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as recorded in the annals of Hoveden, and cited |
by Baronius. "We believe," said they, "that
there is one only God in Three Persons, the
Father, the Son, and the Holy Ghost; and
that the Son of God has taken our flesh upon
him; that he was baptized in Jordan; that he
fasted in the wilderness; that he preached our
salvation; that he suffered, died, and was
buried; that he descended into hell, that he
rose again the third day; that he ascended into
heaven; that he sent the Holy Ghost on the
day of Pentecost; that he shall come at the
day of judgment, to judge both the quick and
the dead, and that all shall rise again. We
know also, that what we believe with our heart,
we ought to confess with our mouth. We
lieve that he is not saved, who doth not eat the
body of Jesus Christ; and that the body of
Jesus Christ is not consecrated but in the
church, and by the priest, be he good or bad.
We believe also, that none can be saved but
those that are baptized, and that little children
are saved by baptism. We believe also, that
man and wife are saved, though they be car-
nally joined; and that every one must repent
with his mouth and his heart; and that if more
could be shown us from the Gospels and the
Epistles, we will believe and own it." This
explicit and Christian confession was not
enough to satisfy the Romanists: the Albigen-
ses were condemned as heretics, excommuni-
cated, and anathematized; and all Christian
powers, whether civil or ecclesiastical, were
exhorted and commanded by the pope to ex-
terminate a race of people, whose principles as
the bull of extermination set forth, were subver-
sive of all religion, natural and revealed, and of
every moral tie.

rendered the besieged more desperate, and
their defence was successful.

-","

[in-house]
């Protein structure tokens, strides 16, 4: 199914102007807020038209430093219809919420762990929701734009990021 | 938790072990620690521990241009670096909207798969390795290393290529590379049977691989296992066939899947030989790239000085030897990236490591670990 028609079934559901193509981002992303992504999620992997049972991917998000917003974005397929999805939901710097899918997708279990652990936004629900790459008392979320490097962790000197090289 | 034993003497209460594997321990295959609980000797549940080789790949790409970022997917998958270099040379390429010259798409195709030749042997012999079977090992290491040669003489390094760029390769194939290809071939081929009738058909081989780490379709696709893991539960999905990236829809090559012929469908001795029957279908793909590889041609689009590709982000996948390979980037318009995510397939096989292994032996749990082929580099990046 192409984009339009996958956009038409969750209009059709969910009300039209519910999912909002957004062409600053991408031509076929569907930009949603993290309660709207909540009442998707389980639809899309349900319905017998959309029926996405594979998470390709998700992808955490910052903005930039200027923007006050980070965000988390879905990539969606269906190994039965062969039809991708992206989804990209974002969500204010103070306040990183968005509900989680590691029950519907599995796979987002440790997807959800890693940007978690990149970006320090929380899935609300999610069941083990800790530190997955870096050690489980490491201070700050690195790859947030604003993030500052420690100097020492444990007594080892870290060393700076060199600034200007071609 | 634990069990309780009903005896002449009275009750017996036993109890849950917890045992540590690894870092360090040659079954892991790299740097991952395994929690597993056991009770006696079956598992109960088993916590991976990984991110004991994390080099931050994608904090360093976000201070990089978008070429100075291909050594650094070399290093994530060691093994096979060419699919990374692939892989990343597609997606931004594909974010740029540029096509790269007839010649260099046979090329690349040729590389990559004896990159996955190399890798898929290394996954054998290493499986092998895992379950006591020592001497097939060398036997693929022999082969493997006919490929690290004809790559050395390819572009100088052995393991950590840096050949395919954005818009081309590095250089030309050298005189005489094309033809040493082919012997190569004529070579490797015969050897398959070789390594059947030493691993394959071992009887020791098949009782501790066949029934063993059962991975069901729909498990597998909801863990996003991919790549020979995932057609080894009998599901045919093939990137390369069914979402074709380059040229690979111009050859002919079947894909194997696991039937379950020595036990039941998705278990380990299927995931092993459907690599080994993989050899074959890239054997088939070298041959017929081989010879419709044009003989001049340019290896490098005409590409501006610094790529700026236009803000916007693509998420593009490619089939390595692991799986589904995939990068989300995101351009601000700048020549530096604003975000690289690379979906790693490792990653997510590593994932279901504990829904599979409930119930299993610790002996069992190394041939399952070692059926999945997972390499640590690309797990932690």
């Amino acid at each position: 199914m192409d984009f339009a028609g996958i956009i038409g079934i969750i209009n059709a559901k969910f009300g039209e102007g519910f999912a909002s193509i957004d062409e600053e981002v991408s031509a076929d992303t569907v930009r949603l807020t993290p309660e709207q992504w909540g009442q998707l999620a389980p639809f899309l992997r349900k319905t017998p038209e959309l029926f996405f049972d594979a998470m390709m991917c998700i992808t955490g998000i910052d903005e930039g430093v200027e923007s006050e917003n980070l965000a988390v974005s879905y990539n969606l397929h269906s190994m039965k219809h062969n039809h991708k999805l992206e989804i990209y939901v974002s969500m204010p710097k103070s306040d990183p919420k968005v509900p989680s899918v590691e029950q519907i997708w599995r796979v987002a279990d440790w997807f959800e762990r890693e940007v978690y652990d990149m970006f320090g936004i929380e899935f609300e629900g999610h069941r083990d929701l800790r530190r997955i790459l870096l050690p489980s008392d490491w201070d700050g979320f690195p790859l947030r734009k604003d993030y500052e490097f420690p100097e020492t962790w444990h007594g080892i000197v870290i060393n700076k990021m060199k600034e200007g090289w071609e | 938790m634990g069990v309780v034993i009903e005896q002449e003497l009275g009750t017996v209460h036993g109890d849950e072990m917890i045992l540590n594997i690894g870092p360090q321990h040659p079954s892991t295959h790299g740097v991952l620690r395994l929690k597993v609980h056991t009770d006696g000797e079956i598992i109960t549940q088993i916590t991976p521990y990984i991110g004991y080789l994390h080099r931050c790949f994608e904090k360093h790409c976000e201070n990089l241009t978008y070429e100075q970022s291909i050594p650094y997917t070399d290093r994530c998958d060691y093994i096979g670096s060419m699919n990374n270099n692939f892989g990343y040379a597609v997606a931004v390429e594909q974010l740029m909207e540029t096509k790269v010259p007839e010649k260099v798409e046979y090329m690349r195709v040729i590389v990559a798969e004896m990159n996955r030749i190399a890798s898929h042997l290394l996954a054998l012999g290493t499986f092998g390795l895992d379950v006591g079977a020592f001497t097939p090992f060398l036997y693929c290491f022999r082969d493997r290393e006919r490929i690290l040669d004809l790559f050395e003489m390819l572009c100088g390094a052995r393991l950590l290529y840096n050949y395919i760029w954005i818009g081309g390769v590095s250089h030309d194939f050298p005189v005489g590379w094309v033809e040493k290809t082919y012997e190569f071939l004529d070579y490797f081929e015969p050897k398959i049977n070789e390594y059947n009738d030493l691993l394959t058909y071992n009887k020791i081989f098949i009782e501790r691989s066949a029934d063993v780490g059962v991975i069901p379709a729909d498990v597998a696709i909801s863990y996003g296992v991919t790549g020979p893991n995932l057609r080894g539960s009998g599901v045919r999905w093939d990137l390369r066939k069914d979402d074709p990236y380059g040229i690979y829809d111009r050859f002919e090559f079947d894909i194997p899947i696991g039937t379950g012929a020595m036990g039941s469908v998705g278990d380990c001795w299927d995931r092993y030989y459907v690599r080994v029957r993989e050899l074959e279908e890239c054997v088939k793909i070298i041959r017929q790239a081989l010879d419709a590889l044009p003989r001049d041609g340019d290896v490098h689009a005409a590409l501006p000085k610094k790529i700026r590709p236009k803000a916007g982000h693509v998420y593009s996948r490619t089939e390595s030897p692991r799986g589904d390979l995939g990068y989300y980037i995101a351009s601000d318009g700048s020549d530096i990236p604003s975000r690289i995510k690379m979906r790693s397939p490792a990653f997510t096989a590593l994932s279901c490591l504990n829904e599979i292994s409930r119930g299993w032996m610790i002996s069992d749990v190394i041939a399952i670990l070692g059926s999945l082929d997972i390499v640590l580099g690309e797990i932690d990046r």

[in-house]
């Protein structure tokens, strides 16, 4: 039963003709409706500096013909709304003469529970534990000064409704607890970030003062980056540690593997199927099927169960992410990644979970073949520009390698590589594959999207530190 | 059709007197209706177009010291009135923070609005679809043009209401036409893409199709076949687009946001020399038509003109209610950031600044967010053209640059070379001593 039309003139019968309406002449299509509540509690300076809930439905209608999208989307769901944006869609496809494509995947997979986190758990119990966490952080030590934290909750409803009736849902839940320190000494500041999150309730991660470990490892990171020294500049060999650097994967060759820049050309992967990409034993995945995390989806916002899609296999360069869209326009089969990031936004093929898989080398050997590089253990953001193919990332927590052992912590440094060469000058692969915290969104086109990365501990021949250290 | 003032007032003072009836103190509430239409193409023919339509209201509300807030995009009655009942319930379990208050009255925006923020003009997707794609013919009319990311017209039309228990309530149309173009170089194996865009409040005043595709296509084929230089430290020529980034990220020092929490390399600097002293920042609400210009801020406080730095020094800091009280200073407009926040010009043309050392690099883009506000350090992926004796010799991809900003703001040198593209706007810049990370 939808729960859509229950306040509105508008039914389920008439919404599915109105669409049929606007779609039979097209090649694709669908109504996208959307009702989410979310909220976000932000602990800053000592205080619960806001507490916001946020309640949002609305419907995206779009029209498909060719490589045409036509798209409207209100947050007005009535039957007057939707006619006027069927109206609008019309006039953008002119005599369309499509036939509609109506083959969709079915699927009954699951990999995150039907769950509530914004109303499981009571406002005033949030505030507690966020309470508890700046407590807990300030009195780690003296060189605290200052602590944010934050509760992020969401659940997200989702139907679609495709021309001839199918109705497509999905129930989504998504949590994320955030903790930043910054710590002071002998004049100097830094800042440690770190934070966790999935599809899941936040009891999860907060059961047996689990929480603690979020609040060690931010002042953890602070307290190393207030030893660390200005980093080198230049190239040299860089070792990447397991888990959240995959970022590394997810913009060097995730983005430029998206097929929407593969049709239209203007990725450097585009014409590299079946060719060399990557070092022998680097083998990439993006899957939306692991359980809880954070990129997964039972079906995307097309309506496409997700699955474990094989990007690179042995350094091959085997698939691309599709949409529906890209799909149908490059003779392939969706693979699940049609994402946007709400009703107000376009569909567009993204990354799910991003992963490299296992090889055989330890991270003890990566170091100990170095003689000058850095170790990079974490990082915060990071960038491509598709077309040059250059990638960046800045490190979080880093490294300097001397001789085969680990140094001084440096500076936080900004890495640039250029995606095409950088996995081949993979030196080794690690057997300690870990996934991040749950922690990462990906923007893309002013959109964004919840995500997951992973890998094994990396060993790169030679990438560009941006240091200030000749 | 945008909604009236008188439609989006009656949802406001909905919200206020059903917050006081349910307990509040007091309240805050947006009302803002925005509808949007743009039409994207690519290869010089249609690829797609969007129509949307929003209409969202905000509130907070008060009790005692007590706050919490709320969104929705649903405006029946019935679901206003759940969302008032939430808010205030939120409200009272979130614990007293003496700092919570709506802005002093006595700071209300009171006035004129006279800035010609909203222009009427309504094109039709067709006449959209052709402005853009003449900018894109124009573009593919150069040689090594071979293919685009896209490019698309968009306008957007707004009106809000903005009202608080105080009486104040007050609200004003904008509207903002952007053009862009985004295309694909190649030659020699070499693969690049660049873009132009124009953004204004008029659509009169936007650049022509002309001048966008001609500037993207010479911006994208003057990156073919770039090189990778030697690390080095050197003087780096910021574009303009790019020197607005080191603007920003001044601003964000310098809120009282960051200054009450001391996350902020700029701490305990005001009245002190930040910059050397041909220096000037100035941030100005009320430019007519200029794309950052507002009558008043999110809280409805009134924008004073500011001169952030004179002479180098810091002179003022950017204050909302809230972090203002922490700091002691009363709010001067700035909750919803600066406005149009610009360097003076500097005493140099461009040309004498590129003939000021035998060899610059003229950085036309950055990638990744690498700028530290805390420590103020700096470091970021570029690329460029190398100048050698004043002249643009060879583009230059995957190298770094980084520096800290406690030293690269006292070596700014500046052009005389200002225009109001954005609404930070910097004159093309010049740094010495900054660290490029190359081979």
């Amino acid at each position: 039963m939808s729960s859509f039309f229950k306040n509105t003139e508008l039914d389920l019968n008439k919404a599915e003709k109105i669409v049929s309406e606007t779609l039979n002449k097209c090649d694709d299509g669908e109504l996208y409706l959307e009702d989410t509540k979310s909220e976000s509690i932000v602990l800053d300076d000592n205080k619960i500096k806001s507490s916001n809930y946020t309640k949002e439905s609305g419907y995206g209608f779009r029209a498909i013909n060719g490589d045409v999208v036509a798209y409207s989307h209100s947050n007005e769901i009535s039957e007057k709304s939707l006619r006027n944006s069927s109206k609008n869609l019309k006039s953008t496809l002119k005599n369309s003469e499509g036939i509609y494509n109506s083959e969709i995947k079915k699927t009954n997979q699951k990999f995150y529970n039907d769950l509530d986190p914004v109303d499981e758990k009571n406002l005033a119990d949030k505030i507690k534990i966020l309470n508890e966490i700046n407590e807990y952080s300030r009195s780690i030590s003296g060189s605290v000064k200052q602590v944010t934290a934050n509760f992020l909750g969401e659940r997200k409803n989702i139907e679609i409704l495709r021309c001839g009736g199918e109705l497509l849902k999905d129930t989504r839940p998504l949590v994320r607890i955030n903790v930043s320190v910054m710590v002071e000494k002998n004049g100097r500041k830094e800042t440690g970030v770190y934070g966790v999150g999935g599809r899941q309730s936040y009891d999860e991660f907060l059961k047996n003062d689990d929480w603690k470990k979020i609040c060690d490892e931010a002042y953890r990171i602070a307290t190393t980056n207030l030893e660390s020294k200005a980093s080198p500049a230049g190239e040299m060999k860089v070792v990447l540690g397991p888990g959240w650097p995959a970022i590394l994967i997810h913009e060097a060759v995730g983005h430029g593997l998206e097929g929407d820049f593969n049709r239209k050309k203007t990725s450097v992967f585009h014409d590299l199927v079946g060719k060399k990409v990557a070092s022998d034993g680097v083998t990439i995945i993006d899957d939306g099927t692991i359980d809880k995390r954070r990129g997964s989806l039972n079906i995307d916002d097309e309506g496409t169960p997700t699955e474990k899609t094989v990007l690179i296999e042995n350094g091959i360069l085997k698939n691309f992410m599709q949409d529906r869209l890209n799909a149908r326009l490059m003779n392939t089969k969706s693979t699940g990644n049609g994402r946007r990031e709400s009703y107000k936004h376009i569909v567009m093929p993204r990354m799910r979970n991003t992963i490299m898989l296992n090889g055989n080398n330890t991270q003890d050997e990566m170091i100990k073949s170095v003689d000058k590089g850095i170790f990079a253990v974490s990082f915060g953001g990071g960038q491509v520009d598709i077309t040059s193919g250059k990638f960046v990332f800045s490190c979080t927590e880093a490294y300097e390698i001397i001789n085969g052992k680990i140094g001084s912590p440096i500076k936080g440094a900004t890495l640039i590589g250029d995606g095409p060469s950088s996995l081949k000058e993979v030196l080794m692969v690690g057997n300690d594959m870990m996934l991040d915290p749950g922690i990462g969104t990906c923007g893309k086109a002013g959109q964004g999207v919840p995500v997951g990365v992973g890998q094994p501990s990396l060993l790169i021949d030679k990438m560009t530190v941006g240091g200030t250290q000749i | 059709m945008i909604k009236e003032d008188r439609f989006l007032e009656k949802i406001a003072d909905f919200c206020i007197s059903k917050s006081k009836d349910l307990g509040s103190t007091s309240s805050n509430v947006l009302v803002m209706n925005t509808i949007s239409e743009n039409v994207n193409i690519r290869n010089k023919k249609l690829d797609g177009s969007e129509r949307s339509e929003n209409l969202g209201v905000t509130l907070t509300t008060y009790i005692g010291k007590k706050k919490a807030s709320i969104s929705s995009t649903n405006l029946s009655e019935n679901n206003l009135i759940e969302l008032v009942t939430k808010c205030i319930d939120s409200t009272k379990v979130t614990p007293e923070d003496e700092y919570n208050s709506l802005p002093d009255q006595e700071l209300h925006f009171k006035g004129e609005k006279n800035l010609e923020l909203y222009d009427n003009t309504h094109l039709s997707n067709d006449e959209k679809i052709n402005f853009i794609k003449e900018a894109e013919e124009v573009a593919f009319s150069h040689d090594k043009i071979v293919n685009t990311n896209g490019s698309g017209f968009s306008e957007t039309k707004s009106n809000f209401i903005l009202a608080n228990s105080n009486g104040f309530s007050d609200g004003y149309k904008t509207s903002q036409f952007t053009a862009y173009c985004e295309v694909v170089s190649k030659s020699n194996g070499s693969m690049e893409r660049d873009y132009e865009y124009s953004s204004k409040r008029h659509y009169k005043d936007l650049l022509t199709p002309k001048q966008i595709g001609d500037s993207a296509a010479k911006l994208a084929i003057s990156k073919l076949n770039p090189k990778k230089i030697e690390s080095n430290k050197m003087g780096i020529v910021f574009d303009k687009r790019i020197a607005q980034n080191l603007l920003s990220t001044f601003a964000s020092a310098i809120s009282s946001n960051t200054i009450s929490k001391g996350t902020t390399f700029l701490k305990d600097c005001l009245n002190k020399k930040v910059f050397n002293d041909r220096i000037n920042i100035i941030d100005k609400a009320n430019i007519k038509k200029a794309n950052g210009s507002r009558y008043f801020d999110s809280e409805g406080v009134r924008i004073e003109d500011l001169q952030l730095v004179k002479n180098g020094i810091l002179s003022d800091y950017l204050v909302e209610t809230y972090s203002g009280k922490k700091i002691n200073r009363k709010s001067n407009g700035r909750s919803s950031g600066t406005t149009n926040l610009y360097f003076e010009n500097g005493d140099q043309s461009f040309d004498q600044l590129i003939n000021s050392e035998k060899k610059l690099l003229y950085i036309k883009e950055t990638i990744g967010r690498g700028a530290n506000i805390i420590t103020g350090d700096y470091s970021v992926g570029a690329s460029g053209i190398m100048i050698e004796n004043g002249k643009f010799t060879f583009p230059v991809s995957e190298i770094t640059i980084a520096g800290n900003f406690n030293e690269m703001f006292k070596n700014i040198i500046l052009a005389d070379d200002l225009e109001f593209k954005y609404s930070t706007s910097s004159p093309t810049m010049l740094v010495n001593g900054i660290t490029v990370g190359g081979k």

It is natural enough for Papists of the pre sent day to disclaim transactions, which have cast a shade of indelible disgrace upon their church; but when these events occurred, the Romanists were so far from denying the part they took in the bloodshed and devastation, which reduced the fairest provinces in France to a desert, that they gloried in their shame, and proclaimed aloud their pre-eminence in the transactions of that reign of terror, as if the number of the lives they were enabled to sacrifice, was a proof that Heaven smiled upon their cause. Baronius, among his signs of the true be-church, has placed the triumph of the Bishop of Rome over the Albigenses, and has stated the slaughter of sixty thousand heretics in a single day, to be a convincing proof that God was with the Papal banners. The affecting circumstance, that Raymond the Sixth, Count of Thoulouse, himself a Romanist, exposed himself to all the penalties and terrors of excommunication, and consented to share the fate of his Protestant subjects, rather than deliver them up to the tender mercies of the Roman Church, is of itself a convincing proof that the Albigenses were guilty of nonconformity only, and that they had not trespassed against social or international laws. When this prince was besieged in Thoulouse, by the crusaders, as the soldiers of the church in this horrible war were called, the citizens made so resolute a defence, that the assailants refused to return to the assault, and Simon de Montford would have retired from the place, but for the following unchristian exhortation of the Pope's legate: "Fear nothing, for in a short time we shall take the city, and put to death and destroy all the inhabitants; and if any of the soldiers of the cross shall die in this expedition, they shall pass to Paradise as martyrs, and of this they may confidently persuade themselves." One of the principal leaders, who heard this impious counsel, could not refrain himself, but made this answer, "My Lord Cardinal, you talk with great assurance; but if this Count believe you, it will be little to his profit: for you and the other prelates, men of the church, have been the cause of all this evil and ruin, and will be the cause of yet more." This anecdote is taken from the work of Peter, the Monk of Vaux Cernay, entitled, "Historia Albigensium, et sacri belli in eos suscepti." Peter, as I mentioned before, was the eulogist of the general of the crusaders, and it is from the relation of this churchman that most of the information is gathered which we possess concerning the war against the Albigenses. The authority of an eye-witness and of an adversary cannot be disputed; and we require nothing more than the pages of the Monk of Vaux Cernay, to establish the innocence of the Albigenses.